Risk Update

Law Firm Confidentiality — Conflicts Management, Merger Due Diligence, Outsourcing Legal Services and More (Updated SRA Guidance)

SRA Guidance: Confidentiality of client information (Updated 5 April 2022)” —

  • “You need to have appropriate arrangements in place to help you to meet your obligations in relation to confidentiality. This will mean that any information supplied to you by clients is kept confidential in accordance with, as well as data protection law, any terms of engagement between you and the client. For example:
    • Information should not be passed to third parties without the client’s consent. This includes via marketing materials (including contributions to law firm directories or league tables) or passing client details by way of referral.
    • Confidential information regarding one client should not be passed to another.
    • Consider limiting the confidential information that you obtain from the client before a conflict check has been carried out and it has been established that you can act. This minimises the risk of such information being inadvertently disclosed, within the firm.”
  • “Disclosure may be permitted by law. For example, you may be permitted or even required by law to disclose the potential commission of a criminal offence by your client, such as money laundering.”
  • “Some firms may have overseas or connected offices or be part of a group structure where they are separate legal entities (such structures are often known as a “Verein” after a type of association of separate legal entities allowed under Swiss law).”
  • “Such a firm may wish to share information about their clients with other parts of the group for conflict of interest checks or other due diligence. For example, a UK firm may be part of an international group that has set up a business acceptance unit within one overseas jurisdiction to carry out conflict and anti- money laundering checks for all the group’s prospective clients.”
  • “Firms should provide current and prospective clients with an explanation of the group structure and of any data sharing and confidentiality arrangements within the group before seeking their consent to the disclosure of confidential information to separate legal entities in the group or their individual members or directors. As well as obtaining consent firms should consider whether it is in their client’s best interests to share the information across other members of the group and should restrict access in terms of the data supplied, and those who see it, to that necessary for the purpose.”
  • “In the example given of the international group structure above, there may well be advantages to having all conflict and other checks carried out by a specific unit which puts in place information barriers to reduce the spread of information around the group. This could help prevent, for example, information about potential competing bids being shared between offices within the group and perhaps inadvertently released to clients (see case studies on reporting duties in the Overseas Rules).”
  • “We recognise that, where firms are proposing to merge, or one firm is proposing to acquire another or part of another practice, that they will need to understand key information in relation to the other’s business. This can present challenges in terms of sharing information about your client base.”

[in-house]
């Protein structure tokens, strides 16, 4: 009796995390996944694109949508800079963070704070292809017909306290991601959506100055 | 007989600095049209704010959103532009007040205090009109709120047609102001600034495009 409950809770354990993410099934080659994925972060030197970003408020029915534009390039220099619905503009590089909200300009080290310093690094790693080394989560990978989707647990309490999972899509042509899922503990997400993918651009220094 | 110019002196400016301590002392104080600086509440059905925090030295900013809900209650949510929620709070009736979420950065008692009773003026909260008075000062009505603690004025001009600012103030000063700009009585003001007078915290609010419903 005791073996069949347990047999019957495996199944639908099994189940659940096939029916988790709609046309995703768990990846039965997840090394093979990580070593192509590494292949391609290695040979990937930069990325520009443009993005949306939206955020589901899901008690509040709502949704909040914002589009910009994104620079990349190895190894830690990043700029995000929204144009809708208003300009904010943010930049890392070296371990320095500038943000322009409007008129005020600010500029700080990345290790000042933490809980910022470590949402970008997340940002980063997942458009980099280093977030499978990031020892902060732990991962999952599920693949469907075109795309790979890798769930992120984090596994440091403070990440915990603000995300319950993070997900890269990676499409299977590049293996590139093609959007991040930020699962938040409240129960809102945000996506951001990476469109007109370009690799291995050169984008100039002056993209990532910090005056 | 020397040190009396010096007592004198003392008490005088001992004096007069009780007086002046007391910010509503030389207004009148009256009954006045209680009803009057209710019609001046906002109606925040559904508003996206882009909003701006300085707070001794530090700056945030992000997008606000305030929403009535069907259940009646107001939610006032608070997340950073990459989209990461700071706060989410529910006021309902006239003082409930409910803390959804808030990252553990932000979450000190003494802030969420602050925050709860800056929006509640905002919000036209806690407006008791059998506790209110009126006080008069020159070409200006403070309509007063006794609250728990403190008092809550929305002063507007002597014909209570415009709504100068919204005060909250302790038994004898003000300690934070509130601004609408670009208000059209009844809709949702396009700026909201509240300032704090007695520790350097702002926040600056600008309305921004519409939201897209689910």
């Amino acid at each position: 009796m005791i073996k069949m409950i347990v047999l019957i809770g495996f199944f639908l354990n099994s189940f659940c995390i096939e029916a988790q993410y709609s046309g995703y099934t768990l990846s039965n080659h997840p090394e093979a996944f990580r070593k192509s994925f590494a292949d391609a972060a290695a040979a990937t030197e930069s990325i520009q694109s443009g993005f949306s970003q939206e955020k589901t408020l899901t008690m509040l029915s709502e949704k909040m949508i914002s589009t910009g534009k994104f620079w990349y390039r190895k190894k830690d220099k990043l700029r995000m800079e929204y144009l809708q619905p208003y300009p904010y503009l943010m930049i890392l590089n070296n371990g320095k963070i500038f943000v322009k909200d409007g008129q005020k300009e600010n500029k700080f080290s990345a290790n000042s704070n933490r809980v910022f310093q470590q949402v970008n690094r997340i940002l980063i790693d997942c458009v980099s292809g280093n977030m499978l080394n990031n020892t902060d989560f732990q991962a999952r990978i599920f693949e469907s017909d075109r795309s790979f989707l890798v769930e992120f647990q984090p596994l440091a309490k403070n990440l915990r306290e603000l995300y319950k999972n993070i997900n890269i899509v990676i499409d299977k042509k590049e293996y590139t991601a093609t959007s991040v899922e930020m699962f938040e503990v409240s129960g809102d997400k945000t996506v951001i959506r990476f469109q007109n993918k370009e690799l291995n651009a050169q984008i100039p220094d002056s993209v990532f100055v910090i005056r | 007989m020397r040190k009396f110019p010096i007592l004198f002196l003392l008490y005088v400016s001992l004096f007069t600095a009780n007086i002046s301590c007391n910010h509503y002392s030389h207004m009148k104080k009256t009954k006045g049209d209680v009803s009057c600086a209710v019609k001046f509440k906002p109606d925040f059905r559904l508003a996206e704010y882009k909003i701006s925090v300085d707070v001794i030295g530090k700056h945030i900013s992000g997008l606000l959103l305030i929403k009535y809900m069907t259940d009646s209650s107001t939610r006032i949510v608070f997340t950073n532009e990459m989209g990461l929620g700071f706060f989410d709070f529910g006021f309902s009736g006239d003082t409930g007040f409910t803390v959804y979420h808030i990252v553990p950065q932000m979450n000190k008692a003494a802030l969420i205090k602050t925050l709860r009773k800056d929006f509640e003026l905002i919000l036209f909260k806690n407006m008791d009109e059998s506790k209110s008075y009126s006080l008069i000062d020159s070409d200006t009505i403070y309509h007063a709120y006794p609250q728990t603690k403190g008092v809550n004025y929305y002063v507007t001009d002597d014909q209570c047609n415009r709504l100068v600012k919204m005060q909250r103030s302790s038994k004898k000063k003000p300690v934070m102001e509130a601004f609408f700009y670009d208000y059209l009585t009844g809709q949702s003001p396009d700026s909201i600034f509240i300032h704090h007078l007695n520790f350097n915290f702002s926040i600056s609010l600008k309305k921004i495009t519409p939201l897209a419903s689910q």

• “You will wish to consider carefully what information you actually need and what is available in the public domain (for example where the firm is on the public record as acting for a key client) or without recourse to client specific information (for example, financial data about billing in respect of the business generally and specific practice areas or aggregated into bands).”
  • “Any disclosure of confidential information should only be with consent and should be limited to that necessary for the purpose.”
  • “In order to enable conflict checks to be carried out you may wish to disclose the identity of key clients, and in general terms the type of work done for the client. Including a provision in the client’s terms of business permitting disclosure expressly limited to this information for the purposes of merger discussions may be sufficient if it amounts to informed consent on the part of the client. More detailed information about work done or client billings is likely to require specific consent to be taken.”
  • “It should be borne in mind for example, that the merger or acquisition may not proceed and that the proposed acquiring firm may act for those with interests adverse to the other firm’s clients. Therefore, there should be express requirements limiting the data to be disclosed and who sees it, their obligations to protect it and its return or destruction if the transaction does not proceed.”
  • “In 2018, an SRA regulated firm received a large fine after it disclosed unredacted and in some cases sensitive and privileged confidential information and documents from over 7,000 client matter files to another firm that was proposing to acquire it. This disclosure was made without the knowledge or consent of the relevant clients. The purchasing firm which inspected that confidential material was also fined on the basis that it had failed to act with independence and behave in a way that maintains public trust in legal services by inspecting the unredacted confidential information and documents provided by the other firm without the knowledge or consent of the relevant clients and also by disclosing unredacted confidential information and documents from the acquisition targets’ client matter files to two other firms without the relevant clients’ knowledge or consent.”